Library of Congress
Introduction for UIUC Catalogers
University of Illinois Library
LC Subject Headings
• Listed in Classification Web:
(Updated weekly—most current and
easiest way to see the subject- heading
• Also in the online authority file in OCLC
with tag sp: (Quickest way to check the
form of a known heading).
• Controlling headings in Connexion also
controls subject headings.
LC Subject Headings
Also published annually in print—
Government Documents in CAM has a
(Useful to read the introduction)
Characteristics of Library of
Congress Subject Headings
Although the original intent of LCSH was that
subject headings would follow a dictionary plan
instead of an alphabetic-classed plan, the list
reflects a reluctance to disperse related entries.
Many headings were originally constructed in a
manner that placed the name of a class first
through the use of subdivisions, through
inversion, or through parenthetical qualifications.
• Subject headings may consist of one word
or several. A one-word heading is usually
a noun--Viscosity, Dogs, or Schools, for
example. Concepts are normally named in
the singular and objects in the plural,
though exceptions may be found.
a. Simple nouns: Children; Dogs; Libraries
b. Compound nouns: Bioengineering; Electrometallurgy
c. Nouns with parenthetical qualifiers: Seals (Animals); Crack (Drug)
d. Phrases with prepositions: Teachers of gifted children;
Photography of dogs; Photocopying services in libraries
e. Compound phrases: Children and animals; Comic, books, strips,
f. Complex phrases: Names carved on trees; Infants switched at
g. Topical name or form/genre headings with subdivisions:
Taxation—Effect of inflation on; Woodwind trios (Bassoon,
clarinet, flute)—Scores and parts
• Two-word headings usually contain an adjective
and a noun. These may appear in normal word
order, as with Nuclear physics, Local taxation,
and Pumping machinery; or in inverted form.
• Inversion is common with adjectives describing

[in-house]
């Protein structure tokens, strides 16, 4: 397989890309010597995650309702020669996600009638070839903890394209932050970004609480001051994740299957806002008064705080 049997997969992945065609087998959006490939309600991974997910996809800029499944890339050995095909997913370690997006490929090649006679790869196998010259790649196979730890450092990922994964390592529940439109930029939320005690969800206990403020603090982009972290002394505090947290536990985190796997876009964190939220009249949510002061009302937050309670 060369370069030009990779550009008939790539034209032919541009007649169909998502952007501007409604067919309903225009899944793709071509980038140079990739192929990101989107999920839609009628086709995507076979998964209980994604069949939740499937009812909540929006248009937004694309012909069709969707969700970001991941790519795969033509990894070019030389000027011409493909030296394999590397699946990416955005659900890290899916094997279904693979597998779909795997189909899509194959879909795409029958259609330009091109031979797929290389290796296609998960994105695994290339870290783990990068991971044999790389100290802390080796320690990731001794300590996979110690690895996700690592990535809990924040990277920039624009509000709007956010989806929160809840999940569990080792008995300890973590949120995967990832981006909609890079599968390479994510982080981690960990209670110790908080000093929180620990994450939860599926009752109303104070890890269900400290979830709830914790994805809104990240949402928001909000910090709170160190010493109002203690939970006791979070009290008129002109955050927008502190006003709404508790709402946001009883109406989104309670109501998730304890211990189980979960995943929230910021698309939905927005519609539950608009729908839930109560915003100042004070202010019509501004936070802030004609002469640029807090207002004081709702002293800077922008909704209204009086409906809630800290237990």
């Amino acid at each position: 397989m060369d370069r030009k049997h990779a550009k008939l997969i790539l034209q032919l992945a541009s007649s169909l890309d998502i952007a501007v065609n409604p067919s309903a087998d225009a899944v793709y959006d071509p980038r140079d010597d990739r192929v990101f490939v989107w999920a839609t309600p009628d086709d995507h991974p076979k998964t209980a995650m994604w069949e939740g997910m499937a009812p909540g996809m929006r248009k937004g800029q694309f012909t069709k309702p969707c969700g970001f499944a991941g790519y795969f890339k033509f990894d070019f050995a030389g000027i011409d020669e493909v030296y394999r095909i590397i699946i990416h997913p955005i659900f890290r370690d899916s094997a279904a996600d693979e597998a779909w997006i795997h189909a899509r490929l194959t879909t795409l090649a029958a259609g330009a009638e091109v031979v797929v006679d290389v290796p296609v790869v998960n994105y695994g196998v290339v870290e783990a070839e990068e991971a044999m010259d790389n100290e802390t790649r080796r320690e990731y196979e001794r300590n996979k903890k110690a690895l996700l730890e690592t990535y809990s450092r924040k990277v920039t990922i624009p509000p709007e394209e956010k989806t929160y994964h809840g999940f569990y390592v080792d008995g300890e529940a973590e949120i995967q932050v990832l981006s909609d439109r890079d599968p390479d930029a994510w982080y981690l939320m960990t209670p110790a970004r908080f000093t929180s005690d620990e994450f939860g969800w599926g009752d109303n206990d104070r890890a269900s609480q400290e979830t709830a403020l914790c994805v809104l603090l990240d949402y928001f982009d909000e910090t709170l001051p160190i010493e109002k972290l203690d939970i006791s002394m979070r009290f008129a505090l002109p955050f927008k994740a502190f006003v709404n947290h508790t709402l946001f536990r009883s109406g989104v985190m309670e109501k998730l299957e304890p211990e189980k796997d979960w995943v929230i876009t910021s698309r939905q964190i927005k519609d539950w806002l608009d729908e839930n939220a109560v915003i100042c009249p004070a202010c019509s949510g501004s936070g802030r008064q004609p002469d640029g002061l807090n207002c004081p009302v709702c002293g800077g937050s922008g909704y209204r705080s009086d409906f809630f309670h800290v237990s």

language or nationality, such as Lullabies, Urdu;
Songs, French; Art, American.
• Other types of headings may also be inverted in
order to bring the noun into the initial position,
such as Love, Maternal and Injections,
Natural Language in Topical
• The current policy is to use normal word order for topical
headings except for headings with language, nationality,
or ethnic adjectives, headings qualified by time period,
such as Art, Medieval, headings qualified by artistic or
musical style, headings with the word Fossil, and certain
• Names of geographic features have traditionally been
inverted in order to place a significant word in the initial
position instead of the generic word. For example, Lake
Erie is formulated as Erie, Lake so that it’s in the list
under the distinguishing part of the name, Erie.
• In the past many were established in inverted
form, for example, Chemistry, Analytic.
• In 1983 a decision was made to create most
new headings in direct form using natural
language. The inverted form was retained for
topical headings qualified by languages,
nationalities, and ethnic groups. Some of the
older headings have been changed: Insurance,
Health is now Health insurance.
Natural language headings
• Older women not Women, Older
• Agricultural chemistry not Chemistry,
• Anonymous art not Art, Anonymous
• Assign topical headings qualified by
languages, nationalities, or ethnic groups
in inverted form.
• Art, French
• Cooking, Chinese (until summer 2010 it
was Cookery, Chinese)
• National characteristics, Argentine
• Revolutionary poetry, Bulgarian
• Mythology, Armenian
• Literature and the major genres are
established in direct order
• A qualifier indicates which of the several definitions is
intended for the heading in question.
• A parenthetical qualifier may be used to remove
ambiguity or to make more explicit a word or phrase that
is obscure or might be misunderstood. (A word or phrase
is not considered obscure if is found in a general
• Names of disciplines: Analysis (Philosophy), Antennas
(Electronics), Slimes (Mining)
• Categories of objects: Cuffs (Clothing), Trunks
(Luggage), Plates (Tableware)
• BASIC (Computer program language)
• Scope notes generally serve to limit the
applicability of a heading used in the catalog,
thereby helping readers determine to what